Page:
In the three days I spent with Shahabudin Makhdoum, former minister and PPP president in south Punjab, I saw that old loyalties may still mean it is too soon to write off the Bhuttos’ party entirely. I also saw the deeper reasons for the PPP’s weakness, which go beyond the failures of the past five years. The simple fact is that change in Pakistan has made things harder for a party that has long drawn its leadership from the landowning aristocracy and tried to push back against conservative, politicised strands of Islam.
Makhdoum is standing in NA-164, a deeply rural constituency near Rahim Yar Khan, where his land lies. The 60-year old remembers campaigning in elections in the 1970s with his father, driving for hours in a jeep on dust roads. Politics here, as it still is in most rural areas, carries on much as it has done for decades. There are regular jalsas at which candidates pray, joke, are heckled, make promises and recount their past achievements. There are the myriad backroom meetings at which local individuals with influence — within a tribe, a school, a professional association, a biraderi of one type or another — are brought onside. There is the steady flow of patronage. Eventually, the whole is supposed to coalesce into an unstoppable avalanche of support.
“The south has changed much less than the north of the Punjab,” says political commentator Rumi. “In pockets, the youth has been mobilised (by the PTI), but by and large it remains feudal. The south is maringalised, poor and underdeveloped.”
But, even if the pace of change is slow, the voters have become demanding and the old habits of deference to the local landowners are falling away. Those candidates that do not strike a strongly anti-US tone, or are seen as insufficiently pious, will suffer, however much they have done for their constituents. There are more floating voters, more questions about why the PPP has failed to deliver.
“Democracy is a beautiful thing but it’s getting harder,” says Makhdoum after a meeting where thousands of farmers from the cornfields nearby packed a tent. “It is becoming such a dirty game.” Though confident of victory, Makhdoum says this election will be his last.
The final piece of the great puzzle of Pakistani politics is, of course, the army. This poll is already something of a milestone in Pakistani politics — the first at which, should all go well, a democratically elected civilian administration will have passed power after serving its full term to another democratically elected civilian administration. Most analysts agree that in the current circumstances, it is almost impossible to envisage a military coup.
Pakistan has changed radically since 1999. Back then, the key image of Musharraf’s coup was troops climbing over the gates into the State-run Pakistan Television (PTV) centre in Islamabad to seize the government-run channel. Now, no one watches PTV and there are not enough troops to take over all the satellite or cable broadcasters. Nor does the army have the prestige it did back then.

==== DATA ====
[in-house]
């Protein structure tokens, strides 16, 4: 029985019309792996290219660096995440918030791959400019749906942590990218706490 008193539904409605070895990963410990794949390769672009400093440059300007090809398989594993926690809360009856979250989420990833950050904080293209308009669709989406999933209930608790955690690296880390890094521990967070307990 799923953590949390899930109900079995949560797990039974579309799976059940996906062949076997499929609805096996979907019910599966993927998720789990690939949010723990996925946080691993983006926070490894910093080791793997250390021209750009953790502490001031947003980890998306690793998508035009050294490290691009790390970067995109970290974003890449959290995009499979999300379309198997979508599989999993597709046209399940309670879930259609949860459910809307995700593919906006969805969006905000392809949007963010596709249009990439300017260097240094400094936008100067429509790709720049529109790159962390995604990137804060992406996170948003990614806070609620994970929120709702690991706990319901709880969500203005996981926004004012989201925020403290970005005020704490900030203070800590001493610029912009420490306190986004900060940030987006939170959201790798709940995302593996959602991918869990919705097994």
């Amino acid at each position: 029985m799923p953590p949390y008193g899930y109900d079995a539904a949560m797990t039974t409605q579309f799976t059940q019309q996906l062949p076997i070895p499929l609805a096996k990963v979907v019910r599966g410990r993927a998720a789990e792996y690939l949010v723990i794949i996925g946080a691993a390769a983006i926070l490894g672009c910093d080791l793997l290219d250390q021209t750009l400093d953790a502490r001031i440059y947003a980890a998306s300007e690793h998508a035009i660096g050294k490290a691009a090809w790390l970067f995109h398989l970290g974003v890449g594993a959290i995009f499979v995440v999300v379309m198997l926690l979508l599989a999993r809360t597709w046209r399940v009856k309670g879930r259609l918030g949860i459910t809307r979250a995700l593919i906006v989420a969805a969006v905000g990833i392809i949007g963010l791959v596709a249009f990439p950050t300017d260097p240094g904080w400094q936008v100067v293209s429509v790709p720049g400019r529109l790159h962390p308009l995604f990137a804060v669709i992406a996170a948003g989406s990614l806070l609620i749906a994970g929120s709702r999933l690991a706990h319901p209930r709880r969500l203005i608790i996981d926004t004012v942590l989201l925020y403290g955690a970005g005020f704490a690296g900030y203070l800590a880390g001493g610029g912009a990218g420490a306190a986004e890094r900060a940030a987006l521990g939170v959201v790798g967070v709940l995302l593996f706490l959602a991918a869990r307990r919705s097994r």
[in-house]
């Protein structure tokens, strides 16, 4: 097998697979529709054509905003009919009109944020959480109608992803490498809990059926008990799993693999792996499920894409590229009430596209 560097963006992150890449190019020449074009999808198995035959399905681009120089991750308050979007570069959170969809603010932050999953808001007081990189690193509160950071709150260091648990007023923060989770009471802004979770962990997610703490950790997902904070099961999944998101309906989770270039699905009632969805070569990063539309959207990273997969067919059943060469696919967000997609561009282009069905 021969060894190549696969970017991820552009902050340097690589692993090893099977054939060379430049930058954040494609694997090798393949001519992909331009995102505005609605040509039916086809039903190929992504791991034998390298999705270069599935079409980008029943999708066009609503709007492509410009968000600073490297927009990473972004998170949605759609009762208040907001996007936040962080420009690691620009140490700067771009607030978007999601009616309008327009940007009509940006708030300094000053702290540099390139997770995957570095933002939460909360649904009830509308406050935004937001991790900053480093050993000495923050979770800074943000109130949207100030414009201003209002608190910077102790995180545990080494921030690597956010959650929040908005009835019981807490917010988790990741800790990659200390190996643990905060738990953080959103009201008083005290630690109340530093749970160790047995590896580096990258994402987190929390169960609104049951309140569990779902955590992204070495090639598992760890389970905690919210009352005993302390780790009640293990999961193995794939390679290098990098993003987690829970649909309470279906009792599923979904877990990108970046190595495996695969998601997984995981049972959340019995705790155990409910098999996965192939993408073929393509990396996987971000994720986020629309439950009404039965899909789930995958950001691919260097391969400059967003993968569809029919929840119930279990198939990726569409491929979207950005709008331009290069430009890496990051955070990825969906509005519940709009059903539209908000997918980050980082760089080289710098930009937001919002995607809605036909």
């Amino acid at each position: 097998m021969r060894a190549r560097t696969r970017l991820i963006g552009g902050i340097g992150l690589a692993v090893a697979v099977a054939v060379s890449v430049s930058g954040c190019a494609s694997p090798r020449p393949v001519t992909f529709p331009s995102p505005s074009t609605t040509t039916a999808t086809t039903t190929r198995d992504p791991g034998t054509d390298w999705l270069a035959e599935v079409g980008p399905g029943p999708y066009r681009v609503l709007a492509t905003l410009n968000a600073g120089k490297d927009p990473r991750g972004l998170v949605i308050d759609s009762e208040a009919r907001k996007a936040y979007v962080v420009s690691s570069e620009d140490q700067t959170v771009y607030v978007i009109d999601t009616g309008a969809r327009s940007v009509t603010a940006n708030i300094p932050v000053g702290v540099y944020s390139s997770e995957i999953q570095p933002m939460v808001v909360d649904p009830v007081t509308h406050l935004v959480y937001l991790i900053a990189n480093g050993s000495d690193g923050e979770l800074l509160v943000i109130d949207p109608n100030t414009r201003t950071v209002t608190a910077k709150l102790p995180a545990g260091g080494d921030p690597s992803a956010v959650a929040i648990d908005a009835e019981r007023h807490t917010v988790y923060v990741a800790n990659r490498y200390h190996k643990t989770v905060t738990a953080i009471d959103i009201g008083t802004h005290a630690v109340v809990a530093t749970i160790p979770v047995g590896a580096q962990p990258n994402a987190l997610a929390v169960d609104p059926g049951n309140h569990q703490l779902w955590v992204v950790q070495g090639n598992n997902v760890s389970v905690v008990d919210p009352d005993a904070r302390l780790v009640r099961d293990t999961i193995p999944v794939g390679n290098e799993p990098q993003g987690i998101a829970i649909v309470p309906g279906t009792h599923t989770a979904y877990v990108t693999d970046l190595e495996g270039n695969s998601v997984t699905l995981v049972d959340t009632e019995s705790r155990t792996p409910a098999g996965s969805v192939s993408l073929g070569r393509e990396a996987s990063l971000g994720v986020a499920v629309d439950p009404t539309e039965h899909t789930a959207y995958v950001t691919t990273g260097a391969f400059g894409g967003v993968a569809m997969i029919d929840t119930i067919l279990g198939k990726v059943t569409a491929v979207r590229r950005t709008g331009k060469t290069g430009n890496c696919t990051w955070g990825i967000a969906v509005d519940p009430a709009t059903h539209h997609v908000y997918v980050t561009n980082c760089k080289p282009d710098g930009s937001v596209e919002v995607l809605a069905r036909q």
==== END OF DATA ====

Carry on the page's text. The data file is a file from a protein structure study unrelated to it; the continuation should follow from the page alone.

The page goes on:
Instead, the generals appear happy to let the polls proceed unhindered and uninfluenced. Perhaps they calculate the hung Parliament most likely to be returned on 12 May is in their interests. Perhaps they have simply worked out that democracy is the best system to restore some measure of economic health to their country and thus safeguard most effectively the military’s own considerable economic interests. Perhaps they recognise that they simply do not have the legitimacy to take over again. Or maybe they are simply content with the very significant power and privileges they currently enjoy and have no wish to jeopardise either.
Chief of Army Staff, General Ashfaq Kayani, stressed that the polls would go ahead despite the scores who have died. The Pakistani Taliban have pledged to halt the election through violence. Those campaigning, and to a lesser extent those who vote in Karachi, parts of Balochistan and parts of Khyber Pakhtunkwa, are brave men and women.
“I’ m going to vote because it is my right, and even if I don’t like the people I have to vote for, I want to exercise that right,” says Nadeem Ahmed, a tea seller in Lahore, who is planning on returning to his hometown near the Afghan frontier for the election. “When people tell you not to do something, it is always tempting to do it.”
Will Sharif form the government? In the Lahore headquarters, they appear quietly confident. But crunch the numbers any way you like and you’ll almost certainly end up with a coalition. And forming coalitions is something Sharif neither likes doing nor is good at. If the PTI won’t join him — and its leader told me explicitly that he would not join any coalitions — then the two main opposition parties will remain in opposition. This means instability and the possibility of fresh elections.
Jason Burke is the South Asia Correspondent of The Guardian and the author of The 9/11 Wars